4 tips to get the best from your woodfire this winter
poor quality or wet fuel will be hard to light, hiss and sizzle, produce more smoke than heat, create creosote build-up, and dirty glass.
only ever use good quality, dry firewood; freshly-cut wood can have 60% moisture content, making it difficult to burn, whereas seasoned firewood with a moisture content of less than 25% is easier to start, produces more heat, and burns cleaner.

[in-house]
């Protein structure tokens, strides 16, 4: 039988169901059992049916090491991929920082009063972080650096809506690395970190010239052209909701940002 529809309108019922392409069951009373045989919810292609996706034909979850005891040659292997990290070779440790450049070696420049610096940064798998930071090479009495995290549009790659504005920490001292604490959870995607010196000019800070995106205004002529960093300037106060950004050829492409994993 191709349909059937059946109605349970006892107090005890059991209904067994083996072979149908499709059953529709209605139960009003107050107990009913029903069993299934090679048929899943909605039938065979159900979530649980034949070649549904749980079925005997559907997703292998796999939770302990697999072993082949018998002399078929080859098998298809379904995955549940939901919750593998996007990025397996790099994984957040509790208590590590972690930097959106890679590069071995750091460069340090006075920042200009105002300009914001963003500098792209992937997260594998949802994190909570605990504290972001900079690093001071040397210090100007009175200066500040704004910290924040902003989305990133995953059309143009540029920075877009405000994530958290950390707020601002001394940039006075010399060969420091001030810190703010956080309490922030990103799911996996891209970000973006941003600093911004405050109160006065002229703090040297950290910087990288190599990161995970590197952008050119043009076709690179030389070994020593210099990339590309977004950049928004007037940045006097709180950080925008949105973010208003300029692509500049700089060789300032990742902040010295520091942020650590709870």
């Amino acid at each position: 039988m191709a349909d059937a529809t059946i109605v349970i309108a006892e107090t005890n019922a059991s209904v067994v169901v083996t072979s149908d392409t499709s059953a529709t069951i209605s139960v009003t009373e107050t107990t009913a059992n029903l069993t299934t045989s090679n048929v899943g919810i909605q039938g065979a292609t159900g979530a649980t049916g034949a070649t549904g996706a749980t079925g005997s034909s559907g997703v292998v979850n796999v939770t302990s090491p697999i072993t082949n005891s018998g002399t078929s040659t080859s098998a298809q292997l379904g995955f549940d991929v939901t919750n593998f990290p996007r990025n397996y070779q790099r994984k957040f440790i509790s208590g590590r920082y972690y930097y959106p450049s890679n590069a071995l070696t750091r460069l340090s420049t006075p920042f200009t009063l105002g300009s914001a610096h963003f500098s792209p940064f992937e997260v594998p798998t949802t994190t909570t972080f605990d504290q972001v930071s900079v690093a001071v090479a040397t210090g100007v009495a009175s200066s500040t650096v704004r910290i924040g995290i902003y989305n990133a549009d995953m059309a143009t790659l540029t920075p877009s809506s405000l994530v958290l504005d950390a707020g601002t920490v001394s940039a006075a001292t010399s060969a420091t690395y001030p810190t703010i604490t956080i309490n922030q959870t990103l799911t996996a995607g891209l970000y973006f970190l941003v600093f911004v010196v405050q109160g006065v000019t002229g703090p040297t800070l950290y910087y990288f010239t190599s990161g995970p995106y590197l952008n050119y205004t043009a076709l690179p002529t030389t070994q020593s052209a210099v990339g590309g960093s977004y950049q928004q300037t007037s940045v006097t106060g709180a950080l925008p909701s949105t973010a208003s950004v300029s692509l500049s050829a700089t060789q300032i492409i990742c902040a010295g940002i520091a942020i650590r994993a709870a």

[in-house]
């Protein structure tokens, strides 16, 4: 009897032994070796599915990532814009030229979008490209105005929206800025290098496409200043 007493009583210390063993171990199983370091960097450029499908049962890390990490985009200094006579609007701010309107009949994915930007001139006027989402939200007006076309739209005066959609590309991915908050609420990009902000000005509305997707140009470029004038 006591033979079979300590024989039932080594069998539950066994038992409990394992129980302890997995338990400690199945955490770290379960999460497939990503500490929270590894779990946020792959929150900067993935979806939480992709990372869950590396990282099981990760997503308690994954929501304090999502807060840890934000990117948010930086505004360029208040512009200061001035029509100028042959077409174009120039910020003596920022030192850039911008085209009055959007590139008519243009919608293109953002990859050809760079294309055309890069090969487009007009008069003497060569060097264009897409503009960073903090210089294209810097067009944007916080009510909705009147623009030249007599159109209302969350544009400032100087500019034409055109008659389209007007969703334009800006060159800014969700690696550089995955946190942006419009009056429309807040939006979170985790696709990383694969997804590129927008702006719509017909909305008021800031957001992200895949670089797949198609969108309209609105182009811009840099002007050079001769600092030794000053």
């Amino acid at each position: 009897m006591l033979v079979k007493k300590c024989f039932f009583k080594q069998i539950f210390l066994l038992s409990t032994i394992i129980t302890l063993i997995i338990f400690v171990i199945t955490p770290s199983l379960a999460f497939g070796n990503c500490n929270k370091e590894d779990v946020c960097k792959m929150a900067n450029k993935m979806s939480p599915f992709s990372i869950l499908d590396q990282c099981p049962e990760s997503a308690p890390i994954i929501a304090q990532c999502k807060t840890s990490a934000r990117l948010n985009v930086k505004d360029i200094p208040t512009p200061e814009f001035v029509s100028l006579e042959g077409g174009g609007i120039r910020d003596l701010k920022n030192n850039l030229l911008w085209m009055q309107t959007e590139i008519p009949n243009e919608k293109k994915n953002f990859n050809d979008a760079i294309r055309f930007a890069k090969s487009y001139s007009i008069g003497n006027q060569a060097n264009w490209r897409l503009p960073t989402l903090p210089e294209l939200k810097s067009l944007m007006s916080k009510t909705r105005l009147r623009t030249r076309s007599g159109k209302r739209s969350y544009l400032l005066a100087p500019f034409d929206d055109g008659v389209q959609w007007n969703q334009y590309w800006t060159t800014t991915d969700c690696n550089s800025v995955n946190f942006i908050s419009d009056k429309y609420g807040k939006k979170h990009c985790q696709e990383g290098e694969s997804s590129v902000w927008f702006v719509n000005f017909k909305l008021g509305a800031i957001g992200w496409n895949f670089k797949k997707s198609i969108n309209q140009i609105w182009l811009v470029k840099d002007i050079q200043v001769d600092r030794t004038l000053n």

well-seasoned firewood generally has darkened ends, is relatively lightweight, and bark peels off easily.
to test if wood is dry enough to burn, bang two pieces together – dry wood should make a loud, hollow crack – or tap the wood with a key and you should hear a sharp, resonant sound.
another good test: place a small piece of firewood on glowing embers in your wood burner – if it’s dry, the top and sides should catch fire in less than a minute.